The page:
Home / Government / Central Government News Tools: Save | Print | E-mail | Most Read | Comment
Lhasa to boast modern redesign
Adjust font size:

This file photo taken by Xinhua News Agency on September 26, 2007 shows the newly built tibetan-style residential buildings in Lhasa, captial of Tibet Autonomous Region.  

Lhasa, the world's highest city, is to become a coordinated and distinctive modern metropolis by 2020, according to an urban planning scheme approved by the State Council yesterday.

As capital city of the Tibet autonomous region, Lhasa must insist upon a sustainable development strategy to reconcile economic, environmental and population concerns at the same time, said the plan, released on the central government's website (www.gov.cn).

Lhasa should "scientifically use" the 1,480 sq km allotted for comprehensive urban-rural development and facilitate economic growth in all surrounding areas, it said.

According to the plan, Lhasa, Tibet's largest city, should cap its downtown population at less than 450,000, while constraining its land used for urban development within 75 sq km.

In its reply, the State Council, China's cabinet, also urged local authorities to "cautiously preserve" the city's architectural aesthetics, its massive cultural relics and omnipresent religious sites.

"(Authorities) ought to coordinate the relations between the ancient and modern civilizations, between the old and new downtowns, and between natural and humanistic resources," it stressed.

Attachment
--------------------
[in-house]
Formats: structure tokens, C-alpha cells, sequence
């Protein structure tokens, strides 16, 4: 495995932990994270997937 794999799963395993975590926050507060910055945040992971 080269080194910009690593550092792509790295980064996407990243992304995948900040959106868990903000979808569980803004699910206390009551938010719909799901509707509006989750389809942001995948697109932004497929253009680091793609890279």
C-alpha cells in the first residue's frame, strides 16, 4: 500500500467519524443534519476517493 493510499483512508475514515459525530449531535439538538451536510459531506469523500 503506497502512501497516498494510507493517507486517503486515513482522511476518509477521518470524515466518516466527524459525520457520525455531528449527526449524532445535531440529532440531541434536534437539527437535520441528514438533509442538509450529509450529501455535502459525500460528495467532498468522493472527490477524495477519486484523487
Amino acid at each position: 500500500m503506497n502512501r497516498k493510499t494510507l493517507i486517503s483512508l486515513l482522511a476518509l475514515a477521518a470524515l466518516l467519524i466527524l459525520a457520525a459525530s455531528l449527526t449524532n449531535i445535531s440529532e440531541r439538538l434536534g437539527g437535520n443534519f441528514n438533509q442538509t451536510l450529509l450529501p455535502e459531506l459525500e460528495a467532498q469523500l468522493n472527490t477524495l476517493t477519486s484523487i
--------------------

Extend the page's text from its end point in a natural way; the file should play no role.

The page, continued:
Once those are realized, Lhasa is set to become an "economically prosperous, socially harmonious, and eco-friendly modern city with vivid cultural characteristics and deep ethnic traditions," the document said.

When the central government conducted its first consensus in the region in 1953, Lhasa's residents totaled only 30,000, and 4,000 of them were beggars.

Today, the city is home to about 500,000 people, which increased more than 11 times since the liberation of Tibet in 1951.

Literally meaning "the holy city" or "place of the Buddha," Lhasa became Tibet's political center in the seventh century.

(China Daily March 17, 2009)

Tools: Save | Print | E-mail | Most Read
Pet Name
China Archives
Related >>
- Lhasa residents still bruised by deadly riots
- Reporters interview Tibetologists in Lhasa
- Visitors flock to Lhasa monasteries
- Memories, controversy linger half-century after Lhasa uprising of 1959
Questions and Answers More
Q: What kind of law is there in place to protect pandas?
A: In order to put the protection of giant pandas and other wildlife under the law, the Chinese government put the protection of rare animals and plants into the Constitution.
Useful Info
- Who's Who in China's Leadership
- State Structure
- China's Political System
- China's Legislative System
- China's Judicial System
- Mapping out 11th Five-Year Guidelines
- Chinese Embassies
- International Department, Central Committee of CPC
- State Organs Work Committee of CPC
- United Front Work Department, Central Committee of CPC